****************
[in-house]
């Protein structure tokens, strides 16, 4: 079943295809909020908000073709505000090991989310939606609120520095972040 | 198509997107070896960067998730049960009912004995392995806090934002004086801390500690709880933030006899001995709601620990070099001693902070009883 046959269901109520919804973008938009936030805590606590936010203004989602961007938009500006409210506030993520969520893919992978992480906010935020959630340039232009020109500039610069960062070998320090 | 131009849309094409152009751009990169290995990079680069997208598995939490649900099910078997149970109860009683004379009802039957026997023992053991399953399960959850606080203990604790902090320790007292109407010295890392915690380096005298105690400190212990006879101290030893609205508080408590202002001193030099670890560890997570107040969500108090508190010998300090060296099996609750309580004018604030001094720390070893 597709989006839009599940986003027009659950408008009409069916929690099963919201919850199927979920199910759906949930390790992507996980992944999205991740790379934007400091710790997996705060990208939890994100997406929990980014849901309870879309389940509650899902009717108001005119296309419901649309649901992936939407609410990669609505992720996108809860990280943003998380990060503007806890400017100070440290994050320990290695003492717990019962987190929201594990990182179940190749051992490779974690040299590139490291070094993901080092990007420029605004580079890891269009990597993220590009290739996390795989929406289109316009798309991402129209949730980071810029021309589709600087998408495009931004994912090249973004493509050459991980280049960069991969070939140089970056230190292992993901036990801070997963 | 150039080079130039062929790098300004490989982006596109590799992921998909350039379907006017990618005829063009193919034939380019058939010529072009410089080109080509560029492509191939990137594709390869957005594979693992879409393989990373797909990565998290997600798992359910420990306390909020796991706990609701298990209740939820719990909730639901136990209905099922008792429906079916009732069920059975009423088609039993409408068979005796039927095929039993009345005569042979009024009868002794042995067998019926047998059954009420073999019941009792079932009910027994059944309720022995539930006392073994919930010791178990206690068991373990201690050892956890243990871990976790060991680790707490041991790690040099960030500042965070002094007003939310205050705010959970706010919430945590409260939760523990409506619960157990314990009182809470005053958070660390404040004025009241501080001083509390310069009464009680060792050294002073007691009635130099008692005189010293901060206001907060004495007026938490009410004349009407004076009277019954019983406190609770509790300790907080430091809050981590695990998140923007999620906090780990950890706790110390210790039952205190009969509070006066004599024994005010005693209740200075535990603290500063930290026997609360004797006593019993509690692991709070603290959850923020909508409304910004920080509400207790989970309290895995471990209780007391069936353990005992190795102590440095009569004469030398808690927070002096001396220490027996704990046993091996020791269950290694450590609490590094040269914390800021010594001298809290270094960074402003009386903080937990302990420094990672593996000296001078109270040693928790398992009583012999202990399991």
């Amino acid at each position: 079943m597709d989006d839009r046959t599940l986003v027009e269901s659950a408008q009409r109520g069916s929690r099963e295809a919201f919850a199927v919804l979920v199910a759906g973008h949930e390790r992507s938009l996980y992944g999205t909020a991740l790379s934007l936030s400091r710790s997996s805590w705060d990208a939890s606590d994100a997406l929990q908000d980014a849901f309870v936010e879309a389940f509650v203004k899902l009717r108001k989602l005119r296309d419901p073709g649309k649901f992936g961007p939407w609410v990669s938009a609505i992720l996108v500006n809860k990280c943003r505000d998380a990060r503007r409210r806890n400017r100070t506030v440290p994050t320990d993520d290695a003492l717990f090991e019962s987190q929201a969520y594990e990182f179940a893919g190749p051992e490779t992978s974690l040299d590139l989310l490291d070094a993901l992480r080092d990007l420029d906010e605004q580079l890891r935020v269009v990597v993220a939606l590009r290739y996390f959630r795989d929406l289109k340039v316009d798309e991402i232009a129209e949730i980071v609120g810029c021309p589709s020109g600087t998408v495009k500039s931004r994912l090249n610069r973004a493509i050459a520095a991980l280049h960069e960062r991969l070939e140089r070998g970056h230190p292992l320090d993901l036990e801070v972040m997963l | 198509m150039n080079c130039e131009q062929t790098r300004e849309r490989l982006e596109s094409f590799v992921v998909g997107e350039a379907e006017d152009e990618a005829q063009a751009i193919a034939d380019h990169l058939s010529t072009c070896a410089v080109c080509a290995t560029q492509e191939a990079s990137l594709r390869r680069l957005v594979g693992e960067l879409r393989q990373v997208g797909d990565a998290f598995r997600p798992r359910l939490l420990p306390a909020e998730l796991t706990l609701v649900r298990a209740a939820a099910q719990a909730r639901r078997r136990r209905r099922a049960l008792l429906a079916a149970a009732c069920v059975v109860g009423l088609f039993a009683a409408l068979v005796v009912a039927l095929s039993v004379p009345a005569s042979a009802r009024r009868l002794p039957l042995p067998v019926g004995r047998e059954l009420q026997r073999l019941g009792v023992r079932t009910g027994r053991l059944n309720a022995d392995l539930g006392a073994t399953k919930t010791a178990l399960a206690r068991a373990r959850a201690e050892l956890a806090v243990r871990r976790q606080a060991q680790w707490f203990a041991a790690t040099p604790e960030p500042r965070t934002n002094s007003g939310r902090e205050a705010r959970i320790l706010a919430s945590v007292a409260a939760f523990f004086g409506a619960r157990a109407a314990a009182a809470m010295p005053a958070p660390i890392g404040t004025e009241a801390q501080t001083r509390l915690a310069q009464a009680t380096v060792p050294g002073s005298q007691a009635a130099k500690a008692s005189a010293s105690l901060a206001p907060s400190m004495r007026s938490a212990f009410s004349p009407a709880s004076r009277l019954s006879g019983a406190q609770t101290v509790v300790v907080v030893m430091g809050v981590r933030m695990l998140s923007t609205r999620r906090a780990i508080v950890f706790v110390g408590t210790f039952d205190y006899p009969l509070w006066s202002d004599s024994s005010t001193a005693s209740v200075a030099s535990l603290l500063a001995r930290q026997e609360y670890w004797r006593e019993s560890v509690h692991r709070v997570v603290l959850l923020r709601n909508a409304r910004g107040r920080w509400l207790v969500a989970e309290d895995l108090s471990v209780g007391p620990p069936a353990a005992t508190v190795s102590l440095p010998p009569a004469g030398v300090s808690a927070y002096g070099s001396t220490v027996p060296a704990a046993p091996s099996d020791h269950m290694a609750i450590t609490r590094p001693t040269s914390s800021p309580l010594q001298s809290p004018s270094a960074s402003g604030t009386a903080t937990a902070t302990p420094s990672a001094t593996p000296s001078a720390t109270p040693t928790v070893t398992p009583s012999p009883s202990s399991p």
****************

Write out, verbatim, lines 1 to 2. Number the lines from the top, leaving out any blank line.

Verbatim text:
[in-house]
């Protein structure tokens, strides 16, 4: 079943295809909020908000073709505000090991989310939606609120520095972040 | 198509997107070896960067998730049960009912004995392995806090934002004086801390500690709880933030006899001995709601620990070099001693902070009883 046959269901109520919804973008938009936030805590606590936010203004989602961007938009500006409210506030993520969520893919992978992480906010935020959630340039232009020109500039610069960062070998320090 | 131009849309094409152009751009990169290995990079680069997208598995939490649900099910078997149970109860009683004379009802039957026997023992053991399953399960959850606080203990604790902090320790007292109407010295890392915690380096005298105690400190212990006879101290030893609205508080408590202002001193030099670890560890997570107040969500108090508190010998300090060296099996609750309580004018604030001094720390070893 597709989006839009599940986003027009659950408008009409069916929690099963919201919850199927979920199910759906949930390790992507996980992944999205991740790379934007400091710790997996705060990208939890994100997406929990980014849901309870879309389940509650899902009717108001005119296309419901649309649901992936939407609410990669609505992720996108809860990280943003998380990060503007806890400017100070440290994050320990290695003492717990019962987190929201594990990182179940190749051992490779974690040299590139490291070094993901080092990007420029605004580079890891269009990597993220590009290739996390795989929406289109316009798309991402129209949730980071810029021309589709600087998408495009931004994912090249973004493509050459991980280049960069991969070939140089970056230190292992993901036990801070997963 | 150039080079130039062929790098300004490989982006596109590799992921998909350039379907006017990618005829063009193919034939380019058939010529072009410089080109080509560029492509191939990137594709390869957005594979693992879409393989990373797909990565998290997600798992359910420990306390909020796991706990609701298990209740939820719990909730639901136990209905099922008792429906079916009732069920059975009423088609039993409408068979005796039927095929039993009345005569042979009024009868002794042995067998019926047998059954009420073999019941009792079932009910027994059944309720022995539930006392073994919930010791178990206690068991373990201690050892956890243990871990976790060991680790707490041991790690040099960030500042965070002094007003939310205050705010959970706010919430945590409260939760523990409506619960157990314990009182809470005053958070660390404040004025009241501080001083509390310069009464009680060792050294002073007691009635130099008692005189010293901060206001907060004495007026938490009410004349009407004076009277019954019983406190609770509790300790907080430091809050981590695990998140923007999620906090780990950890706790110390210790039952205190009969509070006066004599024994005010005693209740200075535990603290500063930290026997609360004797006593019993509690692991709070603290959850923020909508409304910004920080509400207790989970309290895995471990209780007391069936353990005992190795102590440095009569004469030398808690927070002096001396220490027996704990046993091996020791269950290694450590609490590094040269914390800021010594001298809290270094960074402003009386903080937990302990420094990672593996000296001078109270040693928790398992009583012999202990399991």